Douglas County traffic stop case heading to U.S. Supreme Court

photo by: AP Photo/Manuel Balce Ceneta

The U.S. Supreme Court is seen near sunset on Thursday, Oct. 4, 2018 in Washington, D.C.

The U.S. Supreme Court has agreed to hear an appeal in a Douglas County traffic stop case, Kansas Attorney General Derek Schmidt announced Monday.

Oral arguments in the appeal, Kansas v. Charles Glover, will be set for the fall.

“I am encouraged by the U.S. Supreme Court’s decision to hear our appeal to help bring clarity to this aspect of the law,” Schmidt said, in the news release. “Numerous other state supreme courts and federal courts have ruled it is reasonable for an officer to suspect the registered owner of a vehicle is the person driving their car.”

In the Glover case, an officer on routine patrol ran a registration check on a pickup truck with a Kansas license plate, Schmidt said. The Kansas Department of Revenue database indicated the truck was registered to a person with a revoked license. Without seeing other traffic infractions or identifying the driver, the officer pulled over the truck, found the registered owner was in fact driving and cited him as a habitual violator for driving while his license was revoked.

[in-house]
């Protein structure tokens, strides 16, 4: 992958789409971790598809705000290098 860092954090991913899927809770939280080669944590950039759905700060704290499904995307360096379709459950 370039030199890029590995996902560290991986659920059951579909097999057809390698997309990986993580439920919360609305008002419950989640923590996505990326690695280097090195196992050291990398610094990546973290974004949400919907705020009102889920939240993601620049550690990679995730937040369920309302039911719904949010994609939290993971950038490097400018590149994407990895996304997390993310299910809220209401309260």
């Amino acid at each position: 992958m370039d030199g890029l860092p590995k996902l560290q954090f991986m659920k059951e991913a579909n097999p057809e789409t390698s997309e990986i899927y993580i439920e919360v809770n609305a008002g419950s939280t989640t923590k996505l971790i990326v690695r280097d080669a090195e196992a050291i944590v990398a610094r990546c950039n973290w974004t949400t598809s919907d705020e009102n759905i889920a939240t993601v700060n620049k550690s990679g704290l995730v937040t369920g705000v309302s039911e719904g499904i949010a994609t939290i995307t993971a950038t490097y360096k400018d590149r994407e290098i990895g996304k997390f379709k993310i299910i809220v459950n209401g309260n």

In July 2018, the Kansas Supreme Court decided that wasn’t proper.

The Kansas court held that without more information, it is not reasonable under the Fourth Amendment to the U.S. Constitution for a police officer to suspect that the registered owner of a vehicle is the person driving the vehicle, according to Schmidt. Thus, he said, the court held that law enforcement officers can’t make a routine vehicle stop when the officer knows the registered owner doesn’t have a valid license and has no reason to think that anyone other than the owner is driving.

Further state court proceedings in the Glover case are on hold until the U.S. Supreme Court issues a ruling on the merits in the appeal, Schmidt said.

The appeal is one of three Kansas cases the AG’s office plans to argue before the U.S. Supreme Court this fall.

Contact Journal-World public safety reporter Sara Shepherd


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